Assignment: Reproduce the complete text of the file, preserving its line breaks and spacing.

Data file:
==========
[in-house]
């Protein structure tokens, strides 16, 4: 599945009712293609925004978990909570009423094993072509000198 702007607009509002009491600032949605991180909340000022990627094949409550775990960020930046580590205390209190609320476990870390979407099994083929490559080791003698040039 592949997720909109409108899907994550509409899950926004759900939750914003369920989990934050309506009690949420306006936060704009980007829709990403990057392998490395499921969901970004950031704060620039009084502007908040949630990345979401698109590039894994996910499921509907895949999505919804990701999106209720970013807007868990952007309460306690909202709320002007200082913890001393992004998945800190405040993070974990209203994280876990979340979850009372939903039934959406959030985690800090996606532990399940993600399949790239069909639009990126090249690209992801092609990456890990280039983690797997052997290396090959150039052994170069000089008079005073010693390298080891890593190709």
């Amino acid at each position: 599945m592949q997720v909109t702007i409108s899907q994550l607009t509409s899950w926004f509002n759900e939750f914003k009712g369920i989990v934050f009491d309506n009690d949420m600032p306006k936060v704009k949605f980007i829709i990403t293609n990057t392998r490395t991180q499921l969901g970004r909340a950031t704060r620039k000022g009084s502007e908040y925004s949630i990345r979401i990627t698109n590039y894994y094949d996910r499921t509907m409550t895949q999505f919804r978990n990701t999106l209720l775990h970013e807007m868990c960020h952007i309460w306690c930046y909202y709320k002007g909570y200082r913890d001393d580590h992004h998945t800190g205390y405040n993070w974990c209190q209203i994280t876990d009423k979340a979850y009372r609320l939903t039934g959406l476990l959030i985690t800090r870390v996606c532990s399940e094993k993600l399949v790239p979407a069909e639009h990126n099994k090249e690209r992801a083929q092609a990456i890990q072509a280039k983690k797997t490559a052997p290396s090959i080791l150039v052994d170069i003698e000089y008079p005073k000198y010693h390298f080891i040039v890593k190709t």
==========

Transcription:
[in-house]
């Protein structure tokens, strides 16, 4: 599945009712293609925004978990909570009423094993072509000198 702007607009509002009491600032949605991180909340000022990627094949409550775990960020930046580590205390209190609320476990870390979407099994083929490559080791003698040039 592949997720909109409108899907994550509409899950926004759900939750914003369920989990934050309506009690949420306006936060704009980007829709990403990057392998490395499921969901970004950031704060620039009084502007908040949630990345979401698109590039894994996910499921509907895949999505919804990701999106209720970013807007868990952007309460306690909202709320002007200082913890001393992004998945800190405040993070974990209203994280876990979340979850009372939903039934959406959030985690800090996606532990399940993600399949790239069909639009990126090249690209992801092609990456890990280039983690797997052997290396090959150039052994170069000089008079005073010693390298080891890593190709």
């Amino acid at each position: 599945m592949q997720v909109t702007i409108s899907q994550l607009t509409s899950w926004f509002n759900e939750f914003k009712g369920i989990v934050f009491d309506n009690d949420m600032p306006k936060v704009k949605f980007i829709i990403t293609n990057t392998r490395t991180q499921l969901g970004r909340a950031t704060r620039k000022g009084s502007e908040y925004s949630i990345r979401i990627t698109n590039y894994y094949d996910r499921t509907m409550t895949q999505f919804r978990n990701t999106l209720l775990h970013e807007m868990c960020h952007i309460w306690c930046y909202y709320k002007g909570y200082r913890d001393d580590h992004h998945t800190g205390y405040n993070w974990c209190q209203i994280t876990d009423k979340a979850y009372r609320l939903t039934g959406l476990l959030i985690t800090r870390v996606c532990s399940e094993k993600l399949v790239p979407a069909e639009h990126n099994k090249e690209r992801a083929q092609a990456i890990q072509a280039k983690k797997t490559a052997p290396s090959i080791l150039v052994d170069i003698e000089y008079p005073k000198y010693h390298f080891i040039v890593k190709t």